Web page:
Through And In Spite Of

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Sunday - 9:15 AM Sunday School, 10:30 AM Worship Service

by: Denise Robinson

11/12/2021

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Last week, in our look at the life of Jacob (through the book "Escaping with Jacob" by David Ramos), we jumped to a later point in Jacob's life and were introduced to his son, Joseph. You may know some things about Joseph's life, particularly his "amazing technicolor dream coat" (or coat of many colors). Over the past weeks, we have seen how God has repeatedly blessed Jacob, but certainly not because Jacob was perfect. He's not going to win any father-of-the-year contests, that's for sure. And yet, God still has a plan....       
__________________________
Week 20: Read Genesis 37:12-36 (Through And In Spite Of)


"Jacob's worst fears are realized only a short way into the Joseph saga. Joseph is told to go out and check on his brothers who are tending the flocks. He does so obediently, but right away the reader is aware that he was not with his brothers in the first place. The boy travels a long distance, and his brothers spot him first. They waste no time. Their father's favoritism coupled with Joseph's (likely) spoiled actions are too much to take and so the brothers plot to take his life. Surprisingly, Reuben interjects - wanting not to go to such an extreme (maybe to make up for how he disgraced his father in chapter 35). 

The brothers agree to throw Joseph into an empty well. But before they do, another opportunity arises, this time to sell the boy to some traders. Again, they waste no time and send their brother off to another land, expecting to never see him again. The group of brothers return home and lay a bloody coat before their father, convincing him that his favorite son has died. They have deceived their father like Jacob had done to Isaac, only to a much more gruesome degree.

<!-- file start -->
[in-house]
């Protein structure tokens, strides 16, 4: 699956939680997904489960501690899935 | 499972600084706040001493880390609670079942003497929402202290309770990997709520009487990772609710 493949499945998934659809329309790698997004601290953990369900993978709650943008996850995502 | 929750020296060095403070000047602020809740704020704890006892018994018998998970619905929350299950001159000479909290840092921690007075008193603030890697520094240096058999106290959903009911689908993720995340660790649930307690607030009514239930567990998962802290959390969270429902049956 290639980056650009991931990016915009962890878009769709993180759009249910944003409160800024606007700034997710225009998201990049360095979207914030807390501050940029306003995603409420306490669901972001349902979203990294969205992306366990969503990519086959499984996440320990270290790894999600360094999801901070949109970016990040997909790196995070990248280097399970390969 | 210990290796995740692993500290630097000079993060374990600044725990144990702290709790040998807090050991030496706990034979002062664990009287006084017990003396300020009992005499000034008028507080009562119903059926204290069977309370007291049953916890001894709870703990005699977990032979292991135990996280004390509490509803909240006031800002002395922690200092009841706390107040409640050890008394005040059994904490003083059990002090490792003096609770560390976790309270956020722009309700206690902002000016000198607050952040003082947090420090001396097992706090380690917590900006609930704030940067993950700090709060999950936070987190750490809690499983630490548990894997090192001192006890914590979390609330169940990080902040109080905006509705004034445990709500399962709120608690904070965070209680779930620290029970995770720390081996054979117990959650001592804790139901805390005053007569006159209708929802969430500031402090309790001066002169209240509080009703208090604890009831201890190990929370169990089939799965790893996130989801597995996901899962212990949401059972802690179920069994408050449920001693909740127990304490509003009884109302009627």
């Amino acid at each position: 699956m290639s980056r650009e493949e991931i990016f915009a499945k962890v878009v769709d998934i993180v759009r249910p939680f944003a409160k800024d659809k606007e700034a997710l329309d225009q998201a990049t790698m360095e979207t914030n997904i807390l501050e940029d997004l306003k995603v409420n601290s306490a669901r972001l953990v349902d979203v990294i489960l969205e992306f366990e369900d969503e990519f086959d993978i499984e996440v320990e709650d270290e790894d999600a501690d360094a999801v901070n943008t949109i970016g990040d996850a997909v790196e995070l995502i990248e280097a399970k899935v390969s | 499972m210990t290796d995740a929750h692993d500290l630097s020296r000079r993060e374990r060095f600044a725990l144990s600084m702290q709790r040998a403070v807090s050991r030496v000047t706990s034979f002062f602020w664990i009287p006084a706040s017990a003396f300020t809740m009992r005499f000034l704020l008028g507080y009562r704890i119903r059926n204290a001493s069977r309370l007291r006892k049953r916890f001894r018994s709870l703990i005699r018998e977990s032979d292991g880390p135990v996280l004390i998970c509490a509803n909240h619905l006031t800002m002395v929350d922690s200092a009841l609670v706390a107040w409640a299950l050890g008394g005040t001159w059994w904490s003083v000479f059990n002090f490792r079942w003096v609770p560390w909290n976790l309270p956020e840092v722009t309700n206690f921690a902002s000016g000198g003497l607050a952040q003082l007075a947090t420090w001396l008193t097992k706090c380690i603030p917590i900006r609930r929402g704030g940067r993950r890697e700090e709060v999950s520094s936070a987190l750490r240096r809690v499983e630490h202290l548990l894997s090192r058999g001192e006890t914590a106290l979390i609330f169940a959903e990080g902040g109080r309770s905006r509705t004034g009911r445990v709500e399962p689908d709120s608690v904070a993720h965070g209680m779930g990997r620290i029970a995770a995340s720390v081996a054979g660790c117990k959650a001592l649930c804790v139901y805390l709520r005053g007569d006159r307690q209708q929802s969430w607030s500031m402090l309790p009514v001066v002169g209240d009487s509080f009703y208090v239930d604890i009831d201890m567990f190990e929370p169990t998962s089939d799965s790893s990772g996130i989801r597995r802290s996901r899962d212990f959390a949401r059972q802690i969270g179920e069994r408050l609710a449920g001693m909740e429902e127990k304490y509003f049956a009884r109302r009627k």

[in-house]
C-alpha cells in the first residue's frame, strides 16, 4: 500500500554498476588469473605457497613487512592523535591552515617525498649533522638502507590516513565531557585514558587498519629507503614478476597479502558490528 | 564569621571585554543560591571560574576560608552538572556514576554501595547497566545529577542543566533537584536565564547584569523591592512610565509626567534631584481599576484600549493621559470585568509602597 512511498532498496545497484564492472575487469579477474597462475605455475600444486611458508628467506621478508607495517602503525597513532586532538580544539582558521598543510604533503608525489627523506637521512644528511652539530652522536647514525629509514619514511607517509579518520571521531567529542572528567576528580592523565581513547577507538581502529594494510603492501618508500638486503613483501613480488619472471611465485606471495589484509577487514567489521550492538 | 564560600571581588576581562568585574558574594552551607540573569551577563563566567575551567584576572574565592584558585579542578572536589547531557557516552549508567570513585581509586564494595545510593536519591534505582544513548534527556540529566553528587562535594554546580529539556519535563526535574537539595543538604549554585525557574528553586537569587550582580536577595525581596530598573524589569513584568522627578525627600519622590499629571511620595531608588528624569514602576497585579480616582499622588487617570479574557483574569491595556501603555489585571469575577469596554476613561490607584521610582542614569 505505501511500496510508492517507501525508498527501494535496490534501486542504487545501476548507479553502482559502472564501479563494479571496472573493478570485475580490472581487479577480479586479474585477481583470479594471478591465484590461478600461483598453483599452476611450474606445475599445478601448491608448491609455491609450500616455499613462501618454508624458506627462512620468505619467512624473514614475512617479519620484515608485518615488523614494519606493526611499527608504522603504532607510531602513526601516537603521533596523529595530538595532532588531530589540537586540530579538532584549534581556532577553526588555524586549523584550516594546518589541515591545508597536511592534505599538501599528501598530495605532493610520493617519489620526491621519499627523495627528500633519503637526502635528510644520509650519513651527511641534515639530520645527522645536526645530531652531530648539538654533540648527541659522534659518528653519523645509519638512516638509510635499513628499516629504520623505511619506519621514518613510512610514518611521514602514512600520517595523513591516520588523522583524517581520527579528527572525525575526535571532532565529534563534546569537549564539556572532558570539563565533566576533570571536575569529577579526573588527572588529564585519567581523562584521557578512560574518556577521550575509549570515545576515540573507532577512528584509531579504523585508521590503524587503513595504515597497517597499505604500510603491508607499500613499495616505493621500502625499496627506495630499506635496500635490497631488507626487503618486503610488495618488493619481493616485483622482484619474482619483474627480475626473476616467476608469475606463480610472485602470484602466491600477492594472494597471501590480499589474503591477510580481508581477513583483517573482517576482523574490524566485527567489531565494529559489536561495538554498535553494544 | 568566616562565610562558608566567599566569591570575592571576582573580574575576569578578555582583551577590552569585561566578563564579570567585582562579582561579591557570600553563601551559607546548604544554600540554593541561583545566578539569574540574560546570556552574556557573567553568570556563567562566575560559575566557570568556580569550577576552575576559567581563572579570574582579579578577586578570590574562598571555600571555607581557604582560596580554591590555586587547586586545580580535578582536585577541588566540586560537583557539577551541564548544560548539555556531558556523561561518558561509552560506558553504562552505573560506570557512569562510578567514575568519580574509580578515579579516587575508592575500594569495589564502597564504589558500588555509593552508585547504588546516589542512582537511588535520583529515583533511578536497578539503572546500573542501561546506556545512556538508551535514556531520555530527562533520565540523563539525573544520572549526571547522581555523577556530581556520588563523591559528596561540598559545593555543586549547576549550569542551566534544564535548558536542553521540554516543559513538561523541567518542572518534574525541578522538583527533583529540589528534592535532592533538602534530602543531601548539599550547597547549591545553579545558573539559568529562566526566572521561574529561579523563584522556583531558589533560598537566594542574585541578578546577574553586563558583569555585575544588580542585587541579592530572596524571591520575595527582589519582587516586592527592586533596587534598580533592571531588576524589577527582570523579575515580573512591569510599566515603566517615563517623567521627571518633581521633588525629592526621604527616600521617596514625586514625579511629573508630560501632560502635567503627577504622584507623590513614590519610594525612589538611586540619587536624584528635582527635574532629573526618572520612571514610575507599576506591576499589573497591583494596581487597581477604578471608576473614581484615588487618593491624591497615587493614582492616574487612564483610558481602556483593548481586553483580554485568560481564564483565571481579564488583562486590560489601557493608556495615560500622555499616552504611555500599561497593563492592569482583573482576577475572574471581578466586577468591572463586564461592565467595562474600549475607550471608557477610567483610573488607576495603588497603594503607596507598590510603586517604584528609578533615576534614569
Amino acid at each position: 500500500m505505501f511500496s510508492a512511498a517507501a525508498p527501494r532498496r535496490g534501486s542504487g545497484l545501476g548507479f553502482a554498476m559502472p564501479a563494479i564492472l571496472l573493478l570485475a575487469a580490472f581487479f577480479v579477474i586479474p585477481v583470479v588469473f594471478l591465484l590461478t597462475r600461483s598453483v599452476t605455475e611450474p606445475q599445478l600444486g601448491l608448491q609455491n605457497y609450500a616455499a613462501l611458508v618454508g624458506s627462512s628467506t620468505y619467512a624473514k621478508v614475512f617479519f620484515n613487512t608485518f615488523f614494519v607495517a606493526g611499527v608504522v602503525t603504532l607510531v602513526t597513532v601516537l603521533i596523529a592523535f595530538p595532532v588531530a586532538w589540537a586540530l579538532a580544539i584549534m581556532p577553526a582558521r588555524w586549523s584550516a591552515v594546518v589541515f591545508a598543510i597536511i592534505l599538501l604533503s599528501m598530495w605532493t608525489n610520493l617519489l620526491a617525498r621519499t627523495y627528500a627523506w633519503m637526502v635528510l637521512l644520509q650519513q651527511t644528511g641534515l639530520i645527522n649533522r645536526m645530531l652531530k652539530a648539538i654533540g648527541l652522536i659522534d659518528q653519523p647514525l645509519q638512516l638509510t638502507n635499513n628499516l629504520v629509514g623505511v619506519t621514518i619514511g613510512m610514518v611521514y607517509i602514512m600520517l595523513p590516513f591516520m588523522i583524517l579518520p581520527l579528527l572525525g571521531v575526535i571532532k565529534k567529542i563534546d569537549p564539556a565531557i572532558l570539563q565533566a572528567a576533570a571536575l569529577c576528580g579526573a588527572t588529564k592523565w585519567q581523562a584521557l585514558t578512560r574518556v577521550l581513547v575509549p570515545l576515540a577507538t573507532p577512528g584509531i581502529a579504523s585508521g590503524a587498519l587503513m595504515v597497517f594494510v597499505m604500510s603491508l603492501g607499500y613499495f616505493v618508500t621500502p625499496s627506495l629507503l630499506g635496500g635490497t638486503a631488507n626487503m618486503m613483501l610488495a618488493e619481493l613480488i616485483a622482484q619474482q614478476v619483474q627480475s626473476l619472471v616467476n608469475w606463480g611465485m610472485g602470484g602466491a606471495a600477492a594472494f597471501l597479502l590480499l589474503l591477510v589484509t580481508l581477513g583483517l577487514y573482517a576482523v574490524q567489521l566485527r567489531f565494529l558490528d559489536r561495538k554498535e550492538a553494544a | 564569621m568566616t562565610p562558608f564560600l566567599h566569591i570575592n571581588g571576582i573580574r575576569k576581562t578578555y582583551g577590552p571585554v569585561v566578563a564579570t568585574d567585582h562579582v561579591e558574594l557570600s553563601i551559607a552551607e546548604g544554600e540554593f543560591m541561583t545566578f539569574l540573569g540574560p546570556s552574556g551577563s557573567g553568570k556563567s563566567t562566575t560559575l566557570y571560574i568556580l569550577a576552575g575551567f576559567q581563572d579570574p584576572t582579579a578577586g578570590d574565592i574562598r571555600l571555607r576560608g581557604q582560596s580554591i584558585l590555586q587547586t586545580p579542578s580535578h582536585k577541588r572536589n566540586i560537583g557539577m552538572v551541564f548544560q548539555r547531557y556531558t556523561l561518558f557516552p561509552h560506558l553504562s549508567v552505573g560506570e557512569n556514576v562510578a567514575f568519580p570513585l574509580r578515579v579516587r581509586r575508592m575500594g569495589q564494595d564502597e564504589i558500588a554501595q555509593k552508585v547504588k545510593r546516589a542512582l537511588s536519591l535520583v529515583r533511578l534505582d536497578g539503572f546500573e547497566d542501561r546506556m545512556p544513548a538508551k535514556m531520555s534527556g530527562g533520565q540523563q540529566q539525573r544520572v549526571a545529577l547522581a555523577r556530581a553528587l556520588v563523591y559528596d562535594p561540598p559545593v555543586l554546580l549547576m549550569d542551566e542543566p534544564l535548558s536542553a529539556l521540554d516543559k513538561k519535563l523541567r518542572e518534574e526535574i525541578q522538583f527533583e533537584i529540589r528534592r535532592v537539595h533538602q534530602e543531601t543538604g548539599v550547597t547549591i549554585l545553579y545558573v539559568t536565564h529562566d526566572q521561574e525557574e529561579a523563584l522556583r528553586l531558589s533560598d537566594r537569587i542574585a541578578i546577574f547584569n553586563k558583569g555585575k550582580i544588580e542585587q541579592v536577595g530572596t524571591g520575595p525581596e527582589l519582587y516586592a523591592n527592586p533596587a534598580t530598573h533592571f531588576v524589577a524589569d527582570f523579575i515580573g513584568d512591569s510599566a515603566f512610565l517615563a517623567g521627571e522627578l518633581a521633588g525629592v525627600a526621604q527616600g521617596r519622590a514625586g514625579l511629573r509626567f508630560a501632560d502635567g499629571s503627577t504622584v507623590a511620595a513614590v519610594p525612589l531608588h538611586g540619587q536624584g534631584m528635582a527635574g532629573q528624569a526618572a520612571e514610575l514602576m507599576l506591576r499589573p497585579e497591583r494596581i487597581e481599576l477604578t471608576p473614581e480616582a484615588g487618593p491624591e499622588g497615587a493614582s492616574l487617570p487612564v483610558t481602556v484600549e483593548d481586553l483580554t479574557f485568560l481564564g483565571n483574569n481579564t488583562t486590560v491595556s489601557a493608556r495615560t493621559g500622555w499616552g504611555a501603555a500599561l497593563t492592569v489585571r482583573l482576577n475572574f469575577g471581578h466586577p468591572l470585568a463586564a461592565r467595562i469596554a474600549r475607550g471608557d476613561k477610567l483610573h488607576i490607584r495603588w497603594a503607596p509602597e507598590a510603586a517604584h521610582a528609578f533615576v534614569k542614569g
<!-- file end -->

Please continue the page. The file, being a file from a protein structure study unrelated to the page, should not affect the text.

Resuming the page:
Finally, the chapter ends not with grieving, but with a glimmer of hope. Jospeh has made it to Egypt. His story is far from finished and there is a chance for his dreams to yet come true. 

I tend to forget how painful this really must have been for Joseph and Jacob because I already know how the story of Joseph ends. When all of this was happening, they did not know what the future held. They had no idea about the famine that was to come, or the promotions Joseph would experience, or the providence that would bring the family back together. 

We read these horrible events and think - this is how it had to happen so God probably just let it happen that way and never blinked an eye. There is this idea that because God allows evil in this world it must be one of the tools God uses. Like watercolor paints: love is pink, forgiveness is green, hope is blue, and evil is red or black. So, God paints away, using what colors are needed to make the picture appear the way God desires. But that's not how it works. In reading through this scene, there is a phrase that keeps coming up: through and in spite of....

The phrase "through and in spite of" has two parts. First, God takes our painful evets and works through them. In Jospeh's case, God took the boy's placement in Egypt and structured it to fulfill God's ultimate plan of expanding Israel. Second, God also worked in spite of what his brothers did. That means God never wanted any of this to happen. He didn't want Jacob to spoil one son over the others, nor did he want the brothers to hate and beat and sell Joseph. 

You see, God doesn't work with evil. God works "in spite of" evil. Pain and suffering are never "colors" God desires to paint with, but God knows they are there. It's God who keeps working behind and around the scenes, moving us toward fulfillment of God's plan. The evil in our lives is as much a sorrow for God as it is for us. We can rest assured that when pain does enter our lives, God is still painting. And even if we find ourselves in Egypt, God will use our displacement as the basis for our ultimate good." 
__________________________________
Takeaway from today's lesson: God works through and in spite of evil, never with it.

Prayer: God, thank you that you are working and planning for my good. Please keep me from wicked events, but when they come, remind me that you will use them for my good. Amen.